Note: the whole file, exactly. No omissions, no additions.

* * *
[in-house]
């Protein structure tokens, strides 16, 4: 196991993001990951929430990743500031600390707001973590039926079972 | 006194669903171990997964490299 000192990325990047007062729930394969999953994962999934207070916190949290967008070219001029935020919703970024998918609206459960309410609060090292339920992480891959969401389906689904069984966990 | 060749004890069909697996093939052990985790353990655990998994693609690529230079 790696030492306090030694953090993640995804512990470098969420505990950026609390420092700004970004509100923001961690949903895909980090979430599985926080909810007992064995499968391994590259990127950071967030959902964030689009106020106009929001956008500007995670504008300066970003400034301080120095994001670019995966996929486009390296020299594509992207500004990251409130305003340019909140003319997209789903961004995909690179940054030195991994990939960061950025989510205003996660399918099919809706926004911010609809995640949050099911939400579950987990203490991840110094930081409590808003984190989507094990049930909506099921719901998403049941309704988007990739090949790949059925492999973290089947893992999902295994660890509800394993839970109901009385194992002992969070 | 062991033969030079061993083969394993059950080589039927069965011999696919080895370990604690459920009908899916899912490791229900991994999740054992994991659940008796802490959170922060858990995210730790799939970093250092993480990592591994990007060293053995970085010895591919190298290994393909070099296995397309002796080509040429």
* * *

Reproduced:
[in-house]
């Protein structure tokens, strides 16, 4: 196991993001990951929430990743500031600390707001973590039926079972 | 006194669903171990997964490299 000192990325990047007062729930394969999953994962999934207070916190949290967008070219001029935020919703970024998918609206459960309410609060090292339920992480891959969401389906689904069984966990 | 060749004890069909697996093939052990985790353990655990998994693609690529230079 790696030492306090030694953090993640995804512990470098969420505990950026609390420092700004970004509100923001961690949903895909980090979430599985926080909810007992064995499968391994590259990127950071967030959902964030689009106020106009929001956008500007995670504008300066970003400034301080120095994001670019995966996929486009390296020299594509992207500004990251409130305003340019909140003319997209789903961004995909690179940054030195991994990939960061950025989510205003996660399918099919809706926004911010609809995640949050099911939400579950987990203490991840110094930081409590808003984190989507094990049930909506099921719901998403049941309704988007990739090949790949059925492999973290089947893992999902295994660890509800394993839970109901009385194992002992969070 | 062991033969030079061993083969394993059950080589039927069965011999696919080895370990604690459920009908899916899912490791229900991994999740054992994991659940008796802490959170922060858990995210730790799939970093250092993480990592591994990007060293053995970085010895591919190298290994393909070099296995397309002796080509040429």